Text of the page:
International Business Machines Corporation (IBM) has been on the hot seat for a while now. First was the dispute with Amazon over the US Central Intelligence Agency’s (CIA) $600 million cloud service agreement, and now the issue about the US Securities and Exchange Commission’s (SEC) probe of its accounting and financial declarations.
The SEC investigation began last May, when the agency learned that there could be some questionable declarations to IBMs cloud offsite revenue reports. As of this writing, IBM stands by its current financial reports saying its people are doing the correct accounting methods.
IBM stated that it logs its revenues from its cloud services in widely acceptable accounting rules and terms. It would be recalled that IBM is among the top service providers for cloud services like huge company data storage system and remote software applications in the last few years.
Ed Barbini, IBMs vice president for external relations in New York said, “IBM’s reporting of cloud revenue is the result of a rigorous and disciplined process, and we are confident that the information we have provided has been consistently accurate.”
Management professor, Michael Cusmano of the Massachusetts Institute of Technology’s Sloan School of Management said, “This is a murky area where the rules aren’t really established. Companies treat cloud-computing revenue in different ways.”
It’s not just IBM, but about 50% of cloud software companies have issues about misclassification of product returns and service revenues since the 1990s. There were cases when providers classified technical support as revenue for product license instead of an ongoing service payment.
Although IBM did not provide any details of SECs requirements, there are rumors that say its cloud service revenues rose by 70% only in the first 2 quarters of 2013. Records state that IBM continued to beat the projections of financial analysts in 32 of the past 33 quarterly reports by Bloomberg. The same records, however, showed that IBM has failed on 7 out of the past 8 quarters of sales projections.
The IBM probe is just the beginning as SEC rolls more investigation into other cloud provider companies’ financial reports. SEC investigation came out only days after IBM obtained court support over a $10 million case settlement with the former over the bribery case it filed in South Korea and China. This year, IBM still faces more bribery cases in the U.S. Justice Department as the investigation of its contracts with Ukraine, Poland, Bangladesh and Argentina rolls out.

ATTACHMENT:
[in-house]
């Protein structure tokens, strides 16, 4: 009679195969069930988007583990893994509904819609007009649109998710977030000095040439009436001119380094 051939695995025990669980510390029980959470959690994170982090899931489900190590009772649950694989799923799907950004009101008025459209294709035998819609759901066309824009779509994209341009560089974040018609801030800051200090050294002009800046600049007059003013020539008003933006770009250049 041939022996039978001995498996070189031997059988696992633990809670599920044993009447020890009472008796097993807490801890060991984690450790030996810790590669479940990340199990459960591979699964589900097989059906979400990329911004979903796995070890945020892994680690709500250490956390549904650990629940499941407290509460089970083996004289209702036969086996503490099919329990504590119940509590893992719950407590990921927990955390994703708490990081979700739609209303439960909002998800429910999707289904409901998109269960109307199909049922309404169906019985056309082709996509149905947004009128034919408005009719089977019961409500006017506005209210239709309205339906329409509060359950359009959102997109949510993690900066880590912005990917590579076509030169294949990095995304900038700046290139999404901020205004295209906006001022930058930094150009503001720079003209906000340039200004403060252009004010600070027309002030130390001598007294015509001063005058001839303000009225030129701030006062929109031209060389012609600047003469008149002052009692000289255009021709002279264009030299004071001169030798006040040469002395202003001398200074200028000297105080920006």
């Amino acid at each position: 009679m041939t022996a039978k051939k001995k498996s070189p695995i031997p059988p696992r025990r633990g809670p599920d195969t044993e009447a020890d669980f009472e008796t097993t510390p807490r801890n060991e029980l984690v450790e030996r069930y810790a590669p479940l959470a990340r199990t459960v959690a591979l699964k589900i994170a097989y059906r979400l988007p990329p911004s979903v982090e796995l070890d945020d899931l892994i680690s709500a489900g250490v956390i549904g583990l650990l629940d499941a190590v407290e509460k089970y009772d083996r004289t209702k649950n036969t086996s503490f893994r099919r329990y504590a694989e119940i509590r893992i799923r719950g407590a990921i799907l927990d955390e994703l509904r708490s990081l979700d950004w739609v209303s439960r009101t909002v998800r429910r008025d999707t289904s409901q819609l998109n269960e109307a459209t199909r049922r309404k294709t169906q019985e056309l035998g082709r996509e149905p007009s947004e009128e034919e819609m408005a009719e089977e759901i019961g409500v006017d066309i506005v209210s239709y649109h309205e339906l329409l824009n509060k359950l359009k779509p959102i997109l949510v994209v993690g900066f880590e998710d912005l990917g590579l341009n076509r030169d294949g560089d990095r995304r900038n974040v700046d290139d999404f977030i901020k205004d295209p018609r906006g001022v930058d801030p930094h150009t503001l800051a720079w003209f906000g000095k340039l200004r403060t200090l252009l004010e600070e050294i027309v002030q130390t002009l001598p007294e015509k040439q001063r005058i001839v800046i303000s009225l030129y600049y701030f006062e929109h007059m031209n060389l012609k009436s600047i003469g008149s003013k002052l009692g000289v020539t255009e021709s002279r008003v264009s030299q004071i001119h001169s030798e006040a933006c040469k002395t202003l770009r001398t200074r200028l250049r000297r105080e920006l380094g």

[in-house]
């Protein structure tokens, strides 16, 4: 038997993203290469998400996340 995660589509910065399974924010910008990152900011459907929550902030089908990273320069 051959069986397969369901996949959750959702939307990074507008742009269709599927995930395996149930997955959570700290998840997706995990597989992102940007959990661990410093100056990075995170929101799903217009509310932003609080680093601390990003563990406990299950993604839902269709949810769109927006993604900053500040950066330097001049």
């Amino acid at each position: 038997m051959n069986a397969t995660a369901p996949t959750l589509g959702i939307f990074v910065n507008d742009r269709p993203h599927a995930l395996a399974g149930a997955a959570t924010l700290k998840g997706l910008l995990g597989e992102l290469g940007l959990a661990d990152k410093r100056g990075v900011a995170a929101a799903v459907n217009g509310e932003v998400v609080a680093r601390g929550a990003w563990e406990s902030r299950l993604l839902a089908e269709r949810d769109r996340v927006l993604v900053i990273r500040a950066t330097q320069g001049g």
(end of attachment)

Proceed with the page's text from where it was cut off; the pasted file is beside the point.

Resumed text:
As a result of the controversies IBM has caught itself into; some of its existing government agreements are hugely affected. For one, the Australian State of Queensland has declared that it will not renew its future work with IBM, not “until it improves its governance and contracting practices.” Queensland became sullen as it learned about IBMs role in a billion-dollar payroll scandal that involved its health department agency.
Campbell Kevin Thomas Newman, Premier of Queensland, however, said “Reports that suggest that IBM is accountable for the $1.2 billion costs to remedy the Queensland Health payroll system are completely incorrect. IBM’s fees of $25.7 million accounted for less than 2 percent of the total amount. The balance of costs is made up of work streams which were never part of IBM’s scope.”
Another IBM service contract that will not be renewed is the one with the State of Pennsylvania. The state said IBM had a 42-month delay in work and had a $60 million over budget.
Department of Labor and Industry Secretary Julia Hearthway said, “The bottom line is that the problems we’ve identified cannot be solved and we will not renew our contract with IBM. The level of risk, combined with the critical nature of the system, demands that the Department of Labor & Industry has a system that produces timely decisions reliably and accurately.”